My first student apartment was a studio in a bright green building by the canal. I moved in two days after my birthday.
I was driven to Reims by my father. We unloaded the car, shared a drink at the terrace of some restaurant in Erlon, and within a few hours I was back at my new place, faced with five or six cardboard boxes and the realisation that this was it. College. Independence. The beginning of a new chapter in my life—yet despite having never spent more than four consecutive years in one single city, I was never any good at starting over.
Having lived in big cities my whole life, the transition was conceptually difficult. With a population of just under 185,000, about a tenth of that of Montreal, Reims felt tiny. I don’t think I ever adjusted to its size. I think my feelings of entrapment were shared by many of my peers. In my small-college-small-city bubble, tensions, both internal and relational, were blown out of proportion. Reims is not a place to explore anonymity.
I like to think we all aspired to some form of escapism and that, for that reason, we all appropriated Reims in our own way—then I guess my way was walking. I have always been a fan of the activity. But, as an adult, I was able to do it on my own terms for the first time—especially when sanitary restrictions became more relaxed. I would walk myself to exhaustion when I couldn’t sleep, use walking as a procrastination tool when I didn’t feel like working, or invite a friend to join me when we didn’t have plans.
It was a way to make conflicted or unresolved feelings constructive, by allowing me to clear my mind and build a situated understanding of my temporary environment.
I was also always concerned with integration. The prospect of being a stranger, ignorantly detached from my setting, always bothered me—despite my presence being passing in nature, I needed to build familiarity, to know Reims. Walking, to me, was a way to achieve that—I thought that if I could build memories around specific places, as well as the form of the city itself, I would not become part of it but it would become part of me, somehow.
I read a piece by Michel de Certeau recently about the act of walking as a form of reading—it was for a class, and it caught my attention because I immediately applied its content to Reims. I read some interesting stories, it seems.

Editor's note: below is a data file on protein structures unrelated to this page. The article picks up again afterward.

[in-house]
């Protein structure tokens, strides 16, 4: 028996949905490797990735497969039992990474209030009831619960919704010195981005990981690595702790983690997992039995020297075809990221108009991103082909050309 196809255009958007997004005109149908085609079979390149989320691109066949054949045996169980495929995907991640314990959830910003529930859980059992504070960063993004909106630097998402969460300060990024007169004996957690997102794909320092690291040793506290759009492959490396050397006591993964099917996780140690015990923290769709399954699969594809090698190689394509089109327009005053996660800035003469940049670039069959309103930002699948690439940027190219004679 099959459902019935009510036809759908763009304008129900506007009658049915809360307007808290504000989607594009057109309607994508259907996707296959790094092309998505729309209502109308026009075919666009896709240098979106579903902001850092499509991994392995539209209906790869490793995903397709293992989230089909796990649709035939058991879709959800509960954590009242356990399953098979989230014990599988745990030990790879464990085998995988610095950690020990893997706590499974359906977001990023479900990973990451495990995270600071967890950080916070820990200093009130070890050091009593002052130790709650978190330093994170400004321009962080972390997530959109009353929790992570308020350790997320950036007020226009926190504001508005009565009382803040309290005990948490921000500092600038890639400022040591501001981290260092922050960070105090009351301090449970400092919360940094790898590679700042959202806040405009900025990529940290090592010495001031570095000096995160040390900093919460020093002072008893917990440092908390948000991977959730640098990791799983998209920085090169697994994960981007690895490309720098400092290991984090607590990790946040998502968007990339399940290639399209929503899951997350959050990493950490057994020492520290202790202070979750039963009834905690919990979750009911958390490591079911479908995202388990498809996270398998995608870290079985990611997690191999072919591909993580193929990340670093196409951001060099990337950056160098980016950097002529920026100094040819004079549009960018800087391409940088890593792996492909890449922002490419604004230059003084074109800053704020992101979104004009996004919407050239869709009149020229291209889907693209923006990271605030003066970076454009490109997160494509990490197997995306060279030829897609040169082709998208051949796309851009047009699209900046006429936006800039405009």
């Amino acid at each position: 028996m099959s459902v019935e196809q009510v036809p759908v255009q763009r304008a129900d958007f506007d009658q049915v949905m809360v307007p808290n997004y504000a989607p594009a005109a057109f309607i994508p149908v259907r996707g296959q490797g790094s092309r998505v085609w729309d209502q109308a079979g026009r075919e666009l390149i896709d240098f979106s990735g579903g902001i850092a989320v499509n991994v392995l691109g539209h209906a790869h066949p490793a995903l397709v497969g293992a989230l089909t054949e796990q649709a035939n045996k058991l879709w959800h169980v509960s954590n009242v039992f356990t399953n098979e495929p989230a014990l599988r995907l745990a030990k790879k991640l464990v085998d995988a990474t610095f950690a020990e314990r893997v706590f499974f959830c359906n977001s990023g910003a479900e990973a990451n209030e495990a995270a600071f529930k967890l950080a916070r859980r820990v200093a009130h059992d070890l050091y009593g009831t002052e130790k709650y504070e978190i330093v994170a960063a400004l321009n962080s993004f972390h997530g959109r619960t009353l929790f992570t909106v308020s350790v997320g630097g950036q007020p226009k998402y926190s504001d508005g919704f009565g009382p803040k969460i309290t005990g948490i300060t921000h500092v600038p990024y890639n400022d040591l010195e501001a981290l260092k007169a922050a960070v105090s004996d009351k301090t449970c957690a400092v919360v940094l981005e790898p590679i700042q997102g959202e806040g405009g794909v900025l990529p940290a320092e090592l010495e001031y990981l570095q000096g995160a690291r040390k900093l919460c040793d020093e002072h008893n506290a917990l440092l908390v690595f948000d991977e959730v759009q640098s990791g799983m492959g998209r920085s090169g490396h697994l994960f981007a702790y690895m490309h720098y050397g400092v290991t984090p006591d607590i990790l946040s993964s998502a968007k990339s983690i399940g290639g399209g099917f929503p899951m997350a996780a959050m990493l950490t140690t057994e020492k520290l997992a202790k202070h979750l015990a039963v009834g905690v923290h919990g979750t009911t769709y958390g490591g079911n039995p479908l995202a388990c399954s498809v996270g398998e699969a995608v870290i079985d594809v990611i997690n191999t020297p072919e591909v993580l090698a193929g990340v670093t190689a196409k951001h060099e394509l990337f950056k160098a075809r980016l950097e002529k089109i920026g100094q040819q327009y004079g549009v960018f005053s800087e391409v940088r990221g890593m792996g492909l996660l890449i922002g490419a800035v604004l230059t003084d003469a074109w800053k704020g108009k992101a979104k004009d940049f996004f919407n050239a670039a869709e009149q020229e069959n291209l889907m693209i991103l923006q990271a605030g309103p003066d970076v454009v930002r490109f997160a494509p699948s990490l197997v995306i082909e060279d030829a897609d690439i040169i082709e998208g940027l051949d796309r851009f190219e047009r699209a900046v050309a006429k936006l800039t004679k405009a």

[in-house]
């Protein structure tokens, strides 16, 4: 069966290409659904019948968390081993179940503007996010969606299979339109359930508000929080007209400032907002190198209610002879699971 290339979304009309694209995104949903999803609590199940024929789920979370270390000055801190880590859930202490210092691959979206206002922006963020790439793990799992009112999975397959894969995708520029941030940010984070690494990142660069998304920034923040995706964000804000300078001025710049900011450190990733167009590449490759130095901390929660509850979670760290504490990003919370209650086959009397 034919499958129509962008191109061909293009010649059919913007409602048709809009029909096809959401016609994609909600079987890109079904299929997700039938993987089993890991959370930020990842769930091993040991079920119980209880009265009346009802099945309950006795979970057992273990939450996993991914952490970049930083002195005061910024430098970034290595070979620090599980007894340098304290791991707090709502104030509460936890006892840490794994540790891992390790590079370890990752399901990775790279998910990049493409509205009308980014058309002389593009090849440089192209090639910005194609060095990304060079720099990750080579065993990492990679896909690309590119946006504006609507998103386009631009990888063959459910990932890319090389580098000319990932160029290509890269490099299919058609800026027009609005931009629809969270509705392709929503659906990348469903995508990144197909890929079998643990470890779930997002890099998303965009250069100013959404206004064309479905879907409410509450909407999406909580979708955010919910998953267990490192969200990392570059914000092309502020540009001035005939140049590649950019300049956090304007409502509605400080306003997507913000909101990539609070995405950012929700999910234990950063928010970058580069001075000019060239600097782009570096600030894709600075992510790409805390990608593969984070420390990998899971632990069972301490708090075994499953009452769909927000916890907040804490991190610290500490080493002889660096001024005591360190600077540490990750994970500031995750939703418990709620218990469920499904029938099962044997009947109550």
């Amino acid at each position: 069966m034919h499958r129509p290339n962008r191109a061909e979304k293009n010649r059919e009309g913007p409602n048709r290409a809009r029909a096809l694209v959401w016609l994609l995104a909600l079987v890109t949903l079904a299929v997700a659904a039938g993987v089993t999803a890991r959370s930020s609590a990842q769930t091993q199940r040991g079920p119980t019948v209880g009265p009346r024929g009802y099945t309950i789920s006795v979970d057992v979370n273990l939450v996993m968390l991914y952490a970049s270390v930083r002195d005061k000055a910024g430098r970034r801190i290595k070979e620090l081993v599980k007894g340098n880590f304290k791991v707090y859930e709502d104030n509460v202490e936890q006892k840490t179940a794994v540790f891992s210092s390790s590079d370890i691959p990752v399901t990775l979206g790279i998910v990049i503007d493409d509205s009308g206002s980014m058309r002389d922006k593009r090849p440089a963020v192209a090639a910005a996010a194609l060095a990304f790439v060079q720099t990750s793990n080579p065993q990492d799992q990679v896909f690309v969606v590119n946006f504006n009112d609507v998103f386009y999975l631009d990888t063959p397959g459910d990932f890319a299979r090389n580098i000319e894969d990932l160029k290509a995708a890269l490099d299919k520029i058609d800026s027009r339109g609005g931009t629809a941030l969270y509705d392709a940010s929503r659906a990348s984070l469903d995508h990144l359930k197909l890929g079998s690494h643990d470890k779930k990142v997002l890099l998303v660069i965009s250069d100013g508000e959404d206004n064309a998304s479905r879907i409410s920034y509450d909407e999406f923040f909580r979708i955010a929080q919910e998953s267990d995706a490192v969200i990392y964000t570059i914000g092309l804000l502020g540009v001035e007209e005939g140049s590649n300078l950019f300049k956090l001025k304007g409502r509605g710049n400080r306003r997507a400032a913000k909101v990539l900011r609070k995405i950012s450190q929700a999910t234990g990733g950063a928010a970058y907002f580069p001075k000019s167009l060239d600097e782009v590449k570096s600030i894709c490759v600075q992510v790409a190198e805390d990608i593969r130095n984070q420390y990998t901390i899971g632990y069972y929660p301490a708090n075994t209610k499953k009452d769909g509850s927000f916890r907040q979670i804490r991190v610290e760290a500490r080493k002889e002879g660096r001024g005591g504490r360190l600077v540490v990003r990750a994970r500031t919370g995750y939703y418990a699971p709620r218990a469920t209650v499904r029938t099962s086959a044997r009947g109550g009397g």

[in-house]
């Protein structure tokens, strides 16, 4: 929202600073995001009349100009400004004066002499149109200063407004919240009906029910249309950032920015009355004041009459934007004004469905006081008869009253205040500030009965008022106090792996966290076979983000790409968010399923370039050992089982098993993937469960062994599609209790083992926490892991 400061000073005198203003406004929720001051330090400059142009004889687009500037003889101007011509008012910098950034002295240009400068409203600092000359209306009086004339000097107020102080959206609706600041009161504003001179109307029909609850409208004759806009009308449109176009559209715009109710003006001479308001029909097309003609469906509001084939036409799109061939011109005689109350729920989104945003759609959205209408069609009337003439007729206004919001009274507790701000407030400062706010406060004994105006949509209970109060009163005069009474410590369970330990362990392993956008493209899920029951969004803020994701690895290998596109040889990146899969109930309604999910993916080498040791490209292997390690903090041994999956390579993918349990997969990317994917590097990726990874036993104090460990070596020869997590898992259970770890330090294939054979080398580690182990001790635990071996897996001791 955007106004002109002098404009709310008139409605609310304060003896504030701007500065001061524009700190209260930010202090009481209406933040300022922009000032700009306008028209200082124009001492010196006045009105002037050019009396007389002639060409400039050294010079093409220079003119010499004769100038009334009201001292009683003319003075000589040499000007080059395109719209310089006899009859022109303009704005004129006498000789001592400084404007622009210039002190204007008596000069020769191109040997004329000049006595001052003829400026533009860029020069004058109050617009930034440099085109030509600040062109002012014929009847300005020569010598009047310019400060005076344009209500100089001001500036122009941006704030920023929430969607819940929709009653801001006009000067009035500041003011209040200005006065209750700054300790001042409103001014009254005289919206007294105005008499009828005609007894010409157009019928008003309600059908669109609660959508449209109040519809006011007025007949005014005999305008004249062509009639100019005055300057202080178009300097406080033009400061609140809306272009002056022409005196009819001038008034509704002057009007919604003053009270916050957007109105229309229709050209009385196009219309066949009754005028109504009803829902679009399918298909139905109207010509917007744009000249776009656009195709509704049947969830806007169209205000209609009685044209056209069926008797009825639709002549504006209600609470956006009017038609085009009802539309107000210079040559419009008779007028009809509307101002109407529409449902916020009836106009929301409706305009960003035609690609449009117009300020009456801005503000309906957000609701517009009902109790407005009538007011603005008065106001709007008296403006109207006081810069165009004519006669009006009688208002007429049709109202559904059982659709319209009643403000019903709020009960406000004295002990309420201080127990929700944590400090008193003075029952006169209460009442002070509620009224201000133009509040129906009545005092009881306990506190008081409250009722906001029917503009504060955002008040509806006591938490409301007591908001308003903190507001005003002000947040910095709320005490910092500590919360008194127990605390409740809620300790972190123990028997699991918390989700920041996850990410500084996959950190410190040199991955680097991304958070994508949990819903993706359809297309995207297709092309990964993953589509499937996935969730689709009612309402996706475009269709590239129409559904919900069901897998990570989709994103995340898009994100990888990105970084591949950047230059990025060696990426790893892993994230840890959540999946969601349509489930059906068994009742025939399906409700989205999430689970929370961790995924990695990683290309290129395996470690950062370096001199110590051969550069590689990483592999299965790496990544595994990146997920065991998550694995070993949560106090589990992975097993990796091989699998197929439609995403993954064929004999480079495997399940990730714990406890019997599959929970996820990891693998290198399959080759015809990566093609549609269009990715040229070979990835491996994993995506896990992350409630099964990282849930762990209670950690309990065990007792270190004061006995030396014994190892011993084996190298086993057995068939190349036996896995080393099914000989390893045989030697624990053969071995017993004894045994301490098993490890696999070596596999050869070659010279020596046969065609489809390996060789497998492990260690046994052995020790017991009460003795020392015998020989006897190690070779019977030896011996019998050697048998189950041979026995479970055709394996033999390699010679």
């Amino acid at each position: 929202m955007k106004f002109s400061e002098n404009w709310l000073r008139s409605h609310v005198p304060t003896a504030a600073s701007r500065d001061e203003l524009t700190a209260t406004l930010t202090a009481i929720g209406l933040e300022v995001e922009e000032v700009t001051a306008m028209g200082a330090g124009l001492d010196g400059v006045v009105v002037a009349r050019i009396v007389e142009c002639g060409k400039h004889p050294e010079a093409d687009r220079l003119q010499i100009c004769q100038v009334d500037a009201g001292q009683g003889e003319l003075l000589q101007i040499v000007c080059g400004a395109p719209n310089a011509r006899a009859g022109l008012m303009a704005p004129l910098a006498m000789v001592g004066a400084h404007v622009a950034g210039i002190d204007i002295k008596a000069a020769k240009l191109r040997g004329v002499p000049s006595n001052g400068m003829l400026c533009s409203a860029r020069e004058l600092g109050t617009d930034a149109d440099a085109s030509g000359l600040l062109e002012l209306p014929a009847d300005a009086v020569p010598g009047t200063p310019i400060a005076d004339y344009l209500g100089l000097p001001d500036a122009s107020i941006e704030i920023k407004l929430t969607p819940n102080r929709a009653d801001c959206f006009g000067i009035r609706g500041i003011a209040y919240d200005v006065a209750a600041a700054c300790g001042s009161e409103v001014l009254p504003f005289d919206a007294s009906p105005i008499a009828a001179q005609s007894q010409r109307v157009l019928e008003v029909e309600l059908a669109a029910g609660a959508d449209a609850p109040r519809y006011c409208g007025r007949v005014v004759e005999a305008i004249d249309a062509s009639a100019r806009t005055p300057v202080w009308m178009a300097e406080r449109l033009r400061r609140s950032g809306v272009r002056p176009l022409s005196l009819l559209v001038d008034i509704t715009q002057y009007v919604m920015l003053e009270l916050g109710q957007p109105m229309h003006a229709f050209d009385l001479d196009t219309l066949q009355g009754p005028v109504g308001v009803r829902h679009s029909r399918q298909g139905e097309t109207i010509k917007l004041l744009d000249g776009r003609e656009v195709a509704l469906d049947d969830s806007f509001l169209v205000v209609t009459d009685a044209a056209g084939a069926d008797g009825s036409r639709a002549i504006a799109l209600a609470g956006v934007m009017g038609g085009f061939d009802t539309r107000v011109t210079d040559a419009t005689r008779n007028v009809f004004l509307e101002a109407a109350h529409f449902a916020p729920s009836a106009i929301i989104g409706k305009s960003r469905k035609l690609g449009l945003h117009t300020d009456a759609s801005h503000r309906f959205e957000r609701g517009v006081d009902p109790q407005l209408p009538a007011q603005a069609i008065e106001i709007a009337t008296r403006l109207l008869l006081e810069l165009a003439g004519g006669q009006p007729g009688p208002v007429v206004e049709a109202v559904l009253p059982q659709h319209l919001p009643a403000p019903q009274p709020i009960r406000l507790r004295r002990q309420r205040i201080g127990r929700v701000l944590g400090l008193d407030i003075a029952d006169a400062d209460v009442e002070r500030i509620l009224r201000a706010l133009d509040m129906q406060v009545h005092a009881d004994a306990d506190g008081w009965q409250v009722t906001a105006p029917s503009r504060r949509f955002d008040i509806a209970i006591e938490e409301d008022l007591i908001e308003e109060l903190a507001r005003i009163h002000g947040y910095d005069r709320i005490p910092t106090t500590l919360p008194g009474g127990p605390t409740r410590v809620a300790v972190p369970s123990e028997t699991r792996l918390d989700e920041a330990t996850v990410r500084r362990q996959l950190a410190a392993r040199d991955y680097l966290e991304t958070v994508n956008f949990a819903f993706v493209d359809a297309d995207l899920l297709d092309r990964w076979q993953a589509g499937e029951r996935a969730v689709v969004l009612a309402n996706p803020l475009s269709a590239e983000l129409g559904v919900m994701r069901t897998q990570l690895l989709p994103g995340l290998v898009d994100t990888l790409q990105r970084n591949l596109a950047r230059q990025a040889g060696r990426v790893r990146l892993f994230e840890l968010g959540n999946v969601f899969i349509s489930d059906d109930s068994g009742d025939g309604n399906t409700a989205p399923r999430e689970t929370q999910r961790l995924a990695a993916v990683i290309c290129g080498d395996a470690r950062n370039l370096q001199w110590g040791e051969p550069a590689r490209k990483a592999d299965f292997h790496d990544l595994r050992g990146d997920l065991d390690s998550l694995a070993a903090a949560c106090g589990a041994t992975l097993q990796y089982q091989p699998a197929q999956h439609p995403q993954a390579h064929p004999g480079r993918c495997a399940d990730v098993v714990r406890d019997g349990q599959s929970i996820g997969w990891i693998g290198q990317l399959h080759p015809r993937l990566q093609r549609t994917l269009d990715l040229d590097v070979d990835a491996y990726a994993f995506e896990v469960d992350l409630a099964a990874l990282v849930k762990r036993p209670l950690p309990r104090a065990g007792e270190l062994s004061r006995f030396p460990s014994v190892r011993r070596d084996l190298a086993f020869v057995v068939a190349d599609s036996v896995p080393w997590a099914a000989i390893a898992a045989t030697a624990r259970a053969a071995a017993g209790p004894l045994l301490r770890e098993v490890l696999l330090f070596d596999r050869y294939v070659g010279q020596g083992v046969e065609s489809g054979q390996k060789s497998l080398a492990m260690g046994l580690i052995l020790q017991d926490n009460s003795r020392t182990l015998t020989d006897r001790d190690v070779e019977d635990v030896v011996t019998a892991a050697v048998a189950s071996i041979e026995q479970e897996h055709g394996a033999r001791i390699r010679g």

I think I witnessed arson being committed from a bridge near les Épinettes. At first, I thought the two men I saw fiddling with fire near the train tracks were trying to extinguish the flames and continued walking. By the time I had made my way back to the bridge, the whole scene was engulfed in clouds of white smoke. That day, I caught the climax of what I assume to be a layered story—who planned this? Why there? Was it really arson or an accident? Were they ever caught?—but the rest of it will remain untold, at least from my point of view.
I have so many other stories. I remember that one time I was walking towards the north of the city and found a parking lot exclusively occupied by SNCF trucks, right next to an industrial power plant and seemingly disused wagons parked in the middle of some rails. I couldn’t help but wonder where all these remnants of something I couldn’t quite place came from. Or that summer day when I accidentally walked right onto the route départementale and watched cars follow each other into the sunset. I kept wondering where they were heading and who was inside. Or that time I went to Marché Sainte-Anne on a sunny day in May looking for unsold vegetables to use as part of a non-profit project and ran through narrow, yellow streets after getting yelled at by an aggressive street vendor.
I had favourite urban areas, namely most of Avenue de Laon (along the Neufchâtel-bound streetcar line), Cernay, cours Jean-Baptiste Langlet, Sainte-Anne, Courlancy, and the area around Champagne-Ardenne TGV, between Croix-du-Sud and Bézannes. Each of them offered a different facette of Reims’ surprising visual diversity. In each of them, a piece of its heavily historical, northeastern French identity could be found.
Yet I found that what I enjoyed most was exploring the in-betweenness of the city, which I assume it owes to its size—although, having never lived in other mid-sized cities, I cannot exactly tell whether this is a common occurrence of if Reims is especially bad at transitions.